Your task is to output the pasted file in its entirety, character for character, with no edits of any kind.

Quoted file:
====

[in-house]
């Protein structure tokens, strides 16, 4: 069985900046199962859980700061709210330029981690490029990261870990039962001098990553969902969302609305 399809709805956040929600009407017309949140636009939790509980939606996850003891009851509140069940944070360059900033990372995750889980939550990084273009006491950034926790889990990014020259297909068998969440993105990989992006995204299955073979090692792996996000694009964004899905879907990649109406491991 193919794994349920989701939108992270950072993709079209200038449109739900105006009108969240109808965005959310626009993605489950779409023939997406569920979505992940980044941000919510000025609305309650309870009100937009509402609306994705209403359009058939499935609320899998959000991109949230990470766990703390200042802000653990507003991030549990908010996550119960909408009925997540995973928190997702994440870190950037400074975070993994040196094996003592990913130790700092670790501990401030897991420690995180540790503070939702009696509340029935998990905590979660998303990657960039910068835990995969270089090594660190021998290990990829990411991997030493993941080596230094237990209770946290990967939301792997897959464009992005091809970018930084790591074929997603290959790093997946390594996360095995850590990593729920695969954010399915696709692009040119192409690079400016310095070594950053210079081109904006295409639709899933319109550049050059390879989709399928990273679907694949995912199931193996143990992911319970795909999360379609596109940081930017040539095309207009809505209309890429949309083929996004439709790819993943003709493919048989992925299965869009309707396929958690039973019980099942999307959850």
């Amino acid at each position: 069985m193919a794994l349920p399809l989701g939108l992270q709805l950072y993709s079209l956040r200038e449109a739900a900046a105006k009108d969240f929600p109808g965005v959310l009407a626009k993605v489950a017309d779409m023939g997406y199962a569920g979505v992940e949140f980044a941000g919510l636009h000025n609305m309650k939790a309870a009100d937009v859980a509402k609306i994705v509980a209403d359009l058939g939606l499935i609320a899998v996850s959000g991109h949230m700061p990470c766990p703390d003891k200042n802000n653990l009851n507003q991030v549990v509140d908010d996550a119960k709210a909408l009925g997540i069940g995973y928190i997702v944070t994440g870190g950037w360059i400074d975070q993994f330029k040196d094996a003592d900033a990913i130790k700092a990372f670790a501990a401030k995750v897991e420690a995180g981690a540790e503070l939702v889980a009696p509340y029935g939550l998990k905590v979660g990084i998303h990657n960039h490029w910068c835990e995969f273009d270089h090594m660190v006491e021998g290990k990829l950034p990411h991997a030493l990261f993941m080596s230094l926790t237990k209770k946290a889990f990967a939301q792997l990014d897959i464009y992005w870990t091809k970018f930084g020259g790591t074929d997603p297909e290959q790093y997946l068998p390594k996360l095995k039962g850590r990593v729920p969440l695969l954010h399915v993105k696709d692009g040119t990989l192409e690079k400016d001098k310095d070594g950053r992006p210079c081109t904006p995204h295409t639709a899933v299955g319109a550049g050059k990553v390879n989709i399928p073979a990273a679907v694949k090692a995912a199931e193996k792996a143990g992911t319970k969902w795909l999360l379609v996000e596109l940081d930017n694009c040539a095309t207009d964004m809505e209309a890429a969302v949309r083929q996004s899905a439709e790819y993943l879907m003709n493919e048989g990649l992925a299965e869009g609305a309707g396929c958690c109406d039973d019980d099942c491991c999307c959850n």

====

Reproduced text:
[in-house]
């Protein structure tokens, strides 16, 4: 069985900046199962859980700061709210330029981690490029990261870990039962001098990553969902969302609305 399809709805956040929600009407017309949140636009939790509980939606996850003891009851509140069940944070360059900033990372995750889980939550990084273009006491950034926790889990990014020259297909068998969440993105990989992006995204299955073979090692792996996000694009964004899905879907990649109406491991 193919794994349920989701939108992270950072993709079209200038449109739900105006009108969240109808965005959310626009993605489950779409023939997406569920979505992940980044941000919510000025609305309650309870009100937009509402609306994705209403359009058939499935609320899998959000991109949230990470766990703390200042802000653990507003991030549990908010996550119960909408009925997540995973928190997702994440870190950037400074975070993994040196094996003592990913130790700092670790501990401030897991420690995180540790503070939702009696509340029935998990905590979660998303990657960039910068835990995969270089090594660190021998290990990829990411991997030493993941080596230094237990209770946290990967939301792997897959464009992005091809970018930084790591074929997603290959790093997946390594996360095995850590990593729920695969954010399915696709692009040119192409690079400016310095070594950053210079081109904006295409639709899933319109550049050059390879989709399928990273679907694949995912199931193996143990992911319970795909999360379609596109940081930017040539095309207009809505209309890429949309083929996004439709790819993943003709493919048989992925299965869009309707396929958690039973019980099942999307959850």
């Amino acid at each position: 069985m193919a794994l349920p399809l989701g939108l992270q709805l950072y993709s079209l956040r200038e449109a739900a900046a105006k009108d969240f929600p109808g965005v959310l009407a626009k993605v489950a017309d779409m023939g997406y199962a569920g979505v992940e949140f980044a941000g919510l636009h000025n609305m309650k939790a309870a009100d937009v859980a509402k609306i994705v509980a209403d359009l058939g939606l499935i609320a899998v996850s959000g991109h949230m700061p990470c766990p703390d003891k200042n802000n653990l009851n507003q991030v549990v509140d908010d996550a119960k709210a909408l009925g997540i069940g995973y928190i997702v944070t994440g870190g950037w360059i400074d975070q993994f330029k040196d094996a003592d900033a990913i130790k700092a990372f670790a501990a401030k995750v897991e420690a995180g981690a540790e503070l939702v889980a009696p509340y029935g939550l998990k905590v979660g990084i998303h990657n960039h490029w910068c835990e995969f273009d270089h090594m660190v006491e021998g290990k990829l950034p990411h991997a030493l990261f993941m080596s230094l926790t237990k209770k946290a889990f990967a939301q792997l990014d897959i464009y992005w870990t091809k970018f930084g020259g790591t074929d997603p297909e290959q790093y997946l068998p390594k996360l095995k039962g850590r990593v729920p969440l695969l954010h399915v993105k696709d692009g040119t990989l192409e690079k400016d001098k310095d070594g950053r992006p210079c081109t904006p995204h295409t639709a899933v299955g319109a550049g050059k990553v390879n989709i399928p073979a990273a679907v694949k090692a995912a199931e193996k792996a143990g992911t319970k969902w795909l999360l379609v996000e596109l940081d930017n694009c040539a095309t207009d964004m809505e209309a890429a969302v949309r083929q996004s899905a439709e790819y993943l879907m003709n493919e048989g990649l992925a299965e869009g609305a309707g396929c958690c109406d039973d019980d099942c491991c999307c959850n």